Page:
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Cartilage within the knee joint provides cushioning between the bones at this joint. This protects them from the stresses of walking, jumping, running etc. There is articular cartilage which is the smooth, white tissue that covers the ends of bones(Femur, tibia) where they come together to form the knee joint. Healthy cartilage in our joints makes it easier to move. It allows the bones to glide over each other with very little friction. Articular cartilage can be damaged by injury or normal wear and tear.
Within the knee you also have fibrocartilage in the form of the medial and lateral meniscii. These are two thick wedge-shaped pads of cartilage attached to top of the tibia (tibial plateau) and under the femur bone. They allow the femur to glide when the knee joint moves. Each meniscus is curved in a C-shape, with the front part of the cartilage called the anterior horn and the back part called the posterior horn. Meniscal tears are usually described by where they are located anatomically in the C shape and by their appearance (for example, “bucket handle” tear, longitudinal, parrot beak, and transverse).
Because the blood supply is different to each part of the meniscus. Knowing where the tear is located may help decide how easily an injury might heal (with or without surgery). The better the blood supply, the better the potential for recovery. The outside rim of cartilage has better blood supply than the central part of the “C.” Blood supply to knee cartilage also decreases with age, with up to 20% of normal blood supply lost by age 40.
A forceful twist or sudden stop can cause the end of the femur to grind into the top of the tibia, pinching and potentially tearing the cartilage of the meniscus. These meniscus injuries can also occur with deep squatting or kneeling, especially when lifting a heavy weight. Meniscus tear injuries often occur during athletic activities, especially in contact sports like football and hockey. Motions that require pivoting and sudden stops, in sports like tennis, basketball, and golf, can also cause meniscus damage.
The risk of developing a torn meniscus increases with age. This is because cartilage begins to gradually wear out, losing its blood supply and its resilience. Being overweight also puts more stress on the meniscii. This means that routine daily activities like walking and climbing stairs increase the potential for wear, degeneration, and tearing. It is estimated that six out of 10 patients older than 65 years have a degenerative meniscus tear. Many of these tears may never cause problems.
Some of the fibers of the cartilage are interconnected with those of the ligaments that surround the knee. Thus, meniscus injuries may also be associated with tears of the collateral and cruciate ligaments, depending upon the mechanism of injury.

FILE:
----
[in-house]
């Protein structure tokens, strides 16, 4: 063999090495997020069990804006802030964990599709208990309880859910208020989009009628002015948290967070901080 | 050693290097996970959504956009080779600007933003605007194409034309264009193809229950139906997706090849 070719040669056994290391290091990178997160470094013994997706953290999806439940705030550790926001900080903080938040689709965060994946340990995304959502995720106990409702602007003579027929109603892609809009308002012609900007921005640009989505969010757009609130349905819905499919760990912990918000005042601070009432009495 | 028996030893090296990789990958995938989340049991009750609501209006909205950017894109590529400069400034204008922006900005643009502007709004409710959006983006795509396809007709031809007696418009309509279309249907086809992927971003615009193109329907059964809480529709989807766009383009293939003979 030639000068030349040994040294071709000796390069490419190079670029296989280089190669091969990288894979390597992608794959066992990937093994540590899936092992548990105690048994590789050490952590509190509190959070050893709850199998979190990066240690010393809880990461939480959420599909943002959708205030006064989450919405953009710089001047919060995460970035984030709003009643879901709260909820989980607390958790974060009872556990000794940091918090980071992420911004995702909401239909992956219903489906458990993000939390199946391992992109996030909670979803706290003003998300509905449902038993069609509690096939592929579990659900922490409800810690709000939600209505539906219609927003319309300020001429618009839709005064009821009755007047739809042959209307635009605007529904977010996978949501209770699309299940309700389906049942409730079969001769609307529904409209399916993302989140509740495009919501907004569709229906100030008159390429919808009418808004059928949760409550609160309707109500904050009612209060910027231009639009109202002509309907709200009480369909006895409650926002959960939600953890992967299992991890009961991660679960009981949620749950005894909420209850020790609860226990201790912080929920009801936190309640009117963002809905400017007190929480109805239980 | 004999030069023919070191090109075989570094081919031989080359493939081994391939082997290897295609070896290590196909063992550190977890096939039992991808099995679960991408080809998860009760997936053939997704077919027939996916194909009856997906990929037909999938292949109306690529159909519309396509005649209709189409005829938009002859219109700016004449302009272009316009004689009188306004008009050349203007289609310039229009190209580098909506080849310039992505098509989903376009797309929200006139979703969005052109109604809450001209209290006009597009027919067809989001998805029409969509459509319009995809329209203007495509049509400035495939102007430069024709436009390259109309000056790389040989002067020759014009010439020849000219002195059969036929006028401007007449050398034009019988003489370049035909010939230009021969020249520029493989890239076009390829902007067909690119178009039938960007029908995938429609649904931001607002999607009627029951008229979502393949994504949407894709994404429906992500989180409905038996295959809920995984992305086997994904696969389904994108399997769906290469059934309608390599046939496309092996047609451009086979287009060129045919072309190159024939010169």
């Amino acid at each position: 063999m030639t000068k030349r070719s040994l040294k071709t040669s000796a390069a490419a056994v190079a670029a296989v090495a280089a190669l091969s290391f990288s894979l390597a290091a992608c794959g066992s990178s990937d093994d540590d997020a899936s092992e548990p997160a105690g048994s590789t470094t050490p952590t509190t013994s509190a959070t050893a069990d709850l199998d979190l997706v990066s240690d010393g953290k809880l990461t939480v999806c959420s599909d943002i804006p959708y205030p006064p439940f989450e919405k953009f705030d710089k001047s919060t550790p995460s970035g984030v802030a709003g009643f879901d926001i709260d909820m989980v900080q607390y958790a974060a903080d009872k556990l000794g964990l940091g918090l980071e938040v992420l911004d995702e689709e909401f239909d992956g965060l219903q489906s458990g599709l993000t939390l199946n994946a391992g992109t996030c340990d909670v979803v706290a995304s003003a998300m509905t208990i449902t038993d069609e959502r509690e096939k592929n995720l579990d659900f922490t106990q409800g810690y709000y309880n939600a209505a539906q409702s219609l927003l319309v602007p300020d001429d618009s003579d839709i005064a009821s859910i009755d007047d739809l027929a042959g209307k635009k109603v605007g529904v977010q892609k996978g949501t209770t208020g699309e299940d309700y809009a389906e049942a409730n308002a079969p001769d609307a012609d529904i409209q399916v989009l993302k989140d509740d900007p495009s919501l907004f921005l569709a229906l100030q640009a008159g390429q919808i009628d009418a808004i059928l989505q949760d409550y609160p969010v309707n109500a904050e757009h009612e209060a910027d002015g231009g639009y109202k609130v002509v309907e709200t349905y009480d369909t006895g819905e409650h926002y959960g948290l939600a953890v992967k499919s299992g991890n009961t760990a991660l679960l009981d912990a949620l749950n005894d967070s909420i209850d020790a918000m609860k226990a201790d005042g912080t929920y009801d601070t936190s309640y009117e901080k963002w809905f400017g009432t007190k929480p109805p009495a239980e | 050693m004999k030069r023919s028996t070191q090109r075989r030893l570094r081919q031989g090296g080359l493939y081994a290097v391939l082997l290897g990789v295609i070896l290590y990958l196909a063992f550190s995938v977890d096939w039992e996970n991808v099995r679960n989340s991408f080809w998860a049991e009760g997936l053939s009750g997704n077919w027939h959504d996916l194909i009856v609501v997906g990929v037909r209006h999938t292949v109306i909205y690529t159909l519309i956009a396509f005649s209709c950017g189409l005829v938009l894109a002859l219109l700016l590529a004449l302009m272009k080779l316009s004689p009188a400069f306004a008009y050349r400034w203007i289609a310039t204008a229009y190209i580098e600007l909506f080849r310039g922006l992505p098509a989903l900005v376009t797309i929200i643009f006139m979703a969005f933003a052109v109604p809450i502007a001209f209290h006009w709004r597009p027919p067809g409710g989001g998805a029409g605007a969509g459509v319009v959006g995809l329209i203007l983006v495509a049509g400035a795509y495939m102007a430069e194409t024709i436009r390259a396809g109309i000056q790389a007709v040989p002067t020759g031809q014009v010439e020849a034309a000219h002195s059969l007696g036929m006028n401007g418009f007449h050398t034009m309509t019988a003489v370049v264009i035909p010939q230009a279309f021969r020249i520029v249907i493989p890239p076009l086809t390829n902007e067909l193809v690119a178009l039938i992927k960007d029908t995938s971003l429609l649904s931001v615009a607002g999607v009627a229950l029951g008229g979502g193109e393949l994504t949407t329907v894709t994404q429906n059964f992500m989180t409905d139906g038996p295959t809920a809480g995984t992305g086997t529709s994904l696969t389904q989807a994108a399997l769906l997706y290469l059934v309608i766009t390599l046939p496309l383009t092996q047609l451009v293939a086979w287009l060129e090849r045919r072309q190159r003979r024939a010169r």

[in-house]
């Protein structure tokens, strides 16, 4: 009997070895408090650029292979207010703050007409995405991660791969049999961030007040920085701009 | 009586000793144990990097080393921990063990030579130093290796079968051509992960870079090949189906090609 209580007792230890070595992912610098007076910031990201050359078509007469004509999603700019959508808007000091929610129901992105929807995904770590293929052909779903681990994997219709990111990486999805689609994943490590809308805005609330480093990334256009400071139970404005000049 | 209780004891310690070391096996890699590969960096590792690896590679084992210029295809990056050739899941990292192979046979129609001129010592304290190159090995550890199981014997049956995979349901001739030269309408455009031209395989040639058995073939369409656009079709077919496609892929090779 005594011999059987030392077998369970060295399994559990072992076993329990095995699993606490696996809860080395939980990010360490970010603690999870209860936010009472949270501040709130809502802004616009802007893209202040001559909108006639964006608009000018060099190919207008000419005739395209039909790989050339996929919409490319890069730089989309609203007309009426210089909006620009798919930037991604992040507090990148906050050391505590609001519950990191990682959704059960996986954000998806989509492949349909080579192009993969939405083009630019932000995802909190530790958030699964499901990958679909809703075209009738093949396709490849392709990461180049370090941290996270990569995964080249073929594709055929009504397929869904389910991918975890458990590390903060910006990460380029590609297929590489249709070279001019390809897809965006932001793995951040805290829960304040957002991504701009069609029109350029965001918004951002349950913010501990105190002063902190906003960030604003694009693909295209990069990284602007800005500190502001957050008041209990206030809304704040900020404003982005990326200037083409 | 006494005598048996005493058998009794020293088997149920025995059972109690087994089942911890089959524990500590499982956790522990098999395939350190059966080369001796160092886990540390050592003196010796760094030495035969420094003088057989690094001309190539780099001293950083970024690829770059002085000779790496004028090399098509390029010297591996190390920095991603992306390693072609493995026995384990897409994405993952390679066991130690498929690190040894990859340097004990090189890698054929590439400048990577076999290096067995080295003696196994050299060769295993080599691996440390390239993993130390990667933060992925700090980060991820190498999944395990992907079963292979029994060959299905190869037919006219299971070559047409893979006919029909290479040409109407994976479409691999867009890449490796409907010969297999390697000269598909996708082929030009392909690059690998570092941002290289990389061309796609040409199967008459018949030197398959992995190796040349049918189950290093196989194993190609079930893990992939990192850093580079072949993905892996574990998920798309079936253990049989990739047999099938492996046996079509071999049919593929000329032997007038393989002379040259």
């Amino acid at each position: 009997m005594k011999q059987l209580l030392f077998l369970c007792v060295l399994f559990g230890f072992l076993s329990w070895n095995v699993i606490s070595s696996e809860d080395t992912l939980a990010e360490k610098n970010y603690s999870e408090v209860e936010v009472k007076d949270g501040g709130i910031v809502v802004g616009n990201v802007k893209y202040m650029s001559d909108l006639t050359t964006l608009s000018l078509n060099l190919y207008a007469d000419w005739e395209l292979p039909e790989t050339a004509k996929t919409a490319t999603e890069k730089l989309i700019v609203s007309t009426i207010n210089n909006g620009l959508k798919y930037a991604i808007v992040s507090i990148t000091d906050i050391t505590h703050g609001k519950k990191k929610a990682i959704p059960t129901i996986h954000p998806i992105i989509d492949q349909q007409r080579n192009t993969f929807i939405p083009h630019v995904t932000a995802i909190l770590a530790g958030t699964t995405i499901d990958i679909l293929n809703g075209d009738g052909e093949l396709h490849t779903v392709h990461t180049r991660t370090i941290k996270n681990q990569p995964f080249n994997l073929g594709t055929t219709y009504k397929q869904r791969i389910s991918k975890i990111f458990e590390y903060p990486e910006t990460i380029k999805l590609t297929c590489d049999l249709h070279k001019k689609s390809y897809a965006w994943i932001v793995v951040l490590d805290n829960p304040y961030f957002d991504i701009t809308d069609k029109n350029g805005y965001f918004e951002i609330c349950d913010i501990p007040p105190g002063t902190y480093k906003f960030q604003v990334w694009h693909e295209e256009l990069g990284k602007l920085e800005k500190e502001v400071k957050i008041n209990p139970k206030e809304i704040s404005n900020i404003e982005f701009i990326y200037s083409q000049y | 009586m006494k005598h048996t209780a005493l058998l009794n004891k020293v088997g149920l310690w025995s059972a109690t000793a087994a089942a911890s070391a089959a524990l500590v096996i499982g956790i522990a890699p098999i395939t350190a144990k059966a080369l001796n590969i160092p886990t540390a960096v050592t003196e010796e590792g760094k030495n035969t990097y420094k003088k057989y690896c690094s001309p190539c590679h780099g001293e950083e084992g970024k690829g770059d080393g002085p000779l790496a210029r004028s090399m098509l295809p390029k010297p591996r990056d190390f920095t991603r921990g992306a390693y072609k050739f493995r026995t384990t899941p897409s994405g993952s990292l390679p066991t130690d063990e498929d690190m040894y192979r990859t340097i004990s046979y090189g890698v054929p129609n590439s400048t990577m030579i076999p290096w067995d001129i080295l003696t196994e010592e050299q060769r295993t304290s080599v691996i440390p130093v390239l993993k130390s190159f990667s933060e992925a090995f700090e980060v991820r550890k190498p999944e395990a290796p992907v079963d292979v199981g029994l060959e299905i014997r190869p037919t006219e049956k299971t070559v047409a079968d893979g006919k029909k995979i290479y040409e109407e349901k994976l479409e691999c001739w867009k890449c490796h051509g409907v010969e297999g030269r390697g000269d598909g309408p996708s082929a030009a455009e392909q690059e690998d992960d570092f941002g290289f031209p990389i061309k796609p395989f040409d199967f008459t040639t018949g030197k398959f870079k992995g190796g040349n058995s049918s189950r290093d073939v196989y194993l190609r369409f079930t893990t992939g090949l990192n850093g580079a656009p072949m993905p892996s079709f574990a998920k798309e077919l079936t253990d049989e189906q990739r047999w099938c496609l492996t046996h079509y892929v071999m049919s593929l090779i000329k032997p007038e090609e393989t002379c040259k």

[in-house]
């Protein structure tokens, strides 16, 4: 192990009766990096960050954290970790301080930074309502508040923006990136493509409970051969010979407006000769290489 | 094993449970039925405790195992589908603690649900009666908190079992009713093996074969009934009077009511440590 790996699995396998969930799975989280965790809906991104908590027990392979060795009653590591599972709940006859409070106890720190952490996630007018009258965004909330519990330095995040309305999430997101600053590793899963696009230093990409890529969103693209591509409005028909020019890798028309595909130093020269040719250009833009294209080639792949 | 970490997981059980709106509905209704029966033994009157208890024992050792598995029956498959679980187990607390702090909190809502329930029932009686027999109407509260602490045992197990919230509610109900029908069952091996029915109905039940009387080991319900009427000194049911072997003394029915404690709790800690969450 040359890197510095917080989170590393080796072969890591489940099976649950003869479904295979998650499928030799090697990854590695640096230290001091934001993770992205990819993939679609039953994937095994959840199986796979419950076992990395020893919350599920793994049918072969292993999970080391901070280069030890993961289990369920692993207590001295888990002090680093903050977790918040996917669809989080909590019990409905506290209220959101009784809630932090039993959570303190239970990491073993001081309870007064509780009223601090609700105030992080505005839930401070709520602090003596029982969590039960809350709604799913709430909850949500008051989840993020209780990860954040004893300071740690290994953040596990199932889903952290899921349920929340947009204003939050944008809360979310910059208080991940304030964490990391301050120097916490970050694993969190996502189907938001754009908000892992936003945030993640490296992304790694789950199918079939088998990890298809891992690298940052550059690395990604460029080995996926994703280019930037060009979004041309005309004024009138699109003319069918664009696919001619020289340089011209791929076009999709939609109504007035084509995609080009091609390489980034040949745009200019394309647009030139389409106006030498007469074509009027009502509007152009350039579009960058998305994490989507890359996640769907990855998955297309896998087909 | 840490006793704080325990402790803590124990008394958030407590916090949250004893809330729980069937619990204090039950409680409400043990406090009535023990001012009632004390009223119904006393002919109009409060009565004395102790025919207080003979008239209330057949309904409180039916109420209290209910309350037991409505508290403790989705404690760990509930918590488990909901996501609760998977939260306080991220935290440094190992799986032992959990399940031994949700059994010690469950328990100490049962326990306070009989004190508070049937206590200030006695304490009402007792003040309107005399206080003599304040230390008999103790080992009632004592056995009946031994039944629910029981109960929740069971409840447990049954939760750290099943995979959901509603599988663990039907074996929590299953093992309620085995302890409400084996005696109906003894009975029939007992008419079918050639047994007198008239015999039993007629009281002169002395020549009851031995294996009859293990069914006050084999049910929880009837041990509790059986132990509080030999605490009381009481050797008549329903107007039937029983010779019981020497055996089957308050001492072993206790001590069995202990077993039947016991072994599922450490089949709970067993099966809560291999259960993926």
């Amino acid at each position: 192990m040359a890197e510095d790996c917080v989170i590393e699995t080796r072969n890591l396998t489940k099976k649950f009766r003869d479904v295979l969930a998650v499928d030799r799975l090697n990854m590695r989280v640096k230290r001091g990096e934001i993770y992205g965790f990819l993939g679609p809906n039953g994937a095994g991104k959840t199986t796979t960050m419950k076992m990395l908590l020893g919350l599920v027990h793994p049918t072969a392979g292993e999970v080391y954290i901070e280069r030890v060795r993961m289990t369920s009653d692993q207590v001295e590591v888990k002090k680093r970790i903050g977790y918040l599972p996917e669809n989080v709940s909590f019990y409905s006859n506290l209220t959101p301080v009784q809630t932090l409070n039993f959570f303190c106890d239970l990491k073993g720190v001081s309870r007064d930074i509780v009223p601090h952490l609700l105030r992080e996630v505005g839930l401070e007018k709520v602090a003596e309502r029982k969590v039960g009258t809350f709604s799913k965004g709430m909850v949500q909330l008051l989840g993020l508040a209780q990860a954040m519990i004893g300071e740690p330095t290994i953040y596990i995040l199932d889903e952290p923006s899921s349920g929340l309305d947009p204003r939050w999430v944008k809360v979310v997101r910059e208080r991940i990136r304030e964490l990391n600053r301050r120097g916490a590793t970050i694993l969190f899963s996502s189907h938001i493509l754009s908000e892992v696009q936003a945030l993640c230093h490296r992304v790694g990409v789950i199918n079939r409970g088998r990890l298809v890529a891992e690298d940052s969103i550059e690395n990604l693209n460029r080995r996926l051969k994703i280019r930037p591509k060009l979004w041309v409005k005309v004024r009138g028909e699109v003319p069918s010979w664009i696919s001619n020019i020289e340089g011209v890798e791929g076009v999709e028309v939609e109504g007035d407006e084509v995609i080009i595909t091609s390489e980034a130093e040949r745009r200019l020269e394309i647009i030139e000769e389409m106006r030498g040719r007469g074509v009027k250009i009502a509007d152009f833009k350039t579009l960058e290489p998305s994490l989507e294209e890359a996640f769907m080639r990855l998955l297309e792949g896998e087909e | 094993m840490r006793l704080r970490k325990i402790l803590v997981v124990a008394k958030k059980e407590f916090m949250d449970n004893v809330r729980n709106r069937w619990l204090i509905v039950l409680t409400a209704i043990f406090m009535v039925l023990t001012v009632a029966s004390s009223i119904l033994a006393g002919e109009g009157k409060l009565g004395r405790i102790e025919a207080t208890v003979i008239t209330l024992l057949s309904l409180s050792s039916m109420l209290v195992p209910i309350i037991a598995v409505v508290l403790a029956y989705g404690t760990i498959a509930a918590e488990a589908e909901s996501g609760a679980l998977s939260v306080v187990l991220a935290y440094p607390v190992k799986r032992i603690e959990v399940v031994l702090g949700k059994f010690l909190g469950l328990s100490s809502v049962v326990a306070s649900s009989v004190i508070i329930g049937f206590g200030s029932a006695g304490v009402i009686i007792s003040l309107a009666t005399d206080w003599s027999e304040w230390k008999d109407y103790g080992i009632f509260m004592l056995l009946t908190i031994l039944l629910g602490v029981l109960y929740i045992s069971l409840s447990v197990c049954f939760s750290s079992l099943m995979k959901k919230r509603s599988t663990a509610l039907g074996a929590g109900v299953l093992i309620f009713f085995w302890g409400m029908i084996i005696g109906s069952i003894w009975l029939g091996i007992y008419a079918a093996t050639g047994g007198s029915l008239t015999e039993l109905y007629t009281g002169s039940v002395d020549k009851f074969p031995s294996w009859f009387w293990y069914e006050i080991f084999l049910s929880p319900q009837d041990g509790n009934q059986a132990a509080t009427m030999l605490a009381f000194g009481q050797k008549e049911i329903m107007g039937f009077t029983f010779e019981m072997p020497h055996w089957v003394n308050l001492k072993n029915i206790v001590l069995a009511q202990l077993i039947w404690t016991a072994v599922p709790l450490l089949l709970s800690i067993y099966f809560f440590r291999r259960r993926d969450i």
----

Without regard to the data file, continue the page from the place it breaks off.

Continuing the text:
Symptoms of a meniscus injury can include some or all of the following:
The diagnosis of a knee injury begins with a history of the injury etc. and physical examination. There have been many tests described to assess the internal structures of the knee. The McMurray test is one long used orthopedic test . The health-care professional flexes the knee and rotates the tibia while feeling along the joint. The test is positive for a potential tear if a click is felt or noticeable pain is felt while circumducting the knee in full flexion.
(MRI) is the test of choice to confirm the diagnosis of a torn meniscus. It also allows a radiographer to visualize the inner structures of the knee. These structure include; the cartilage and ligaments, the surface of the bones, and the muscles and tendons that surround the knee joint. Plain X-rays cannot be used to identify meniscal tears but may be helpful in looking for bony changes, including fractures, arthritis, and loose bony fragments within the joint. In older patients, X-rays may be taken of both knees while the patient is standing. This allows the joint spaces to be compared to assess the degree of cartilage wear. Cartilage takes up space within the joint and if the joint space is narrowed, it may be an indicator that there is less cartilage present, likely from degenerative disease.
Sometimes conservative measures such as physical therapy, NSAIDs and rest can be enough to settle the condition. When conservative measures are ineffective the next step may be surgery to repair or remove the damaged cartilage.
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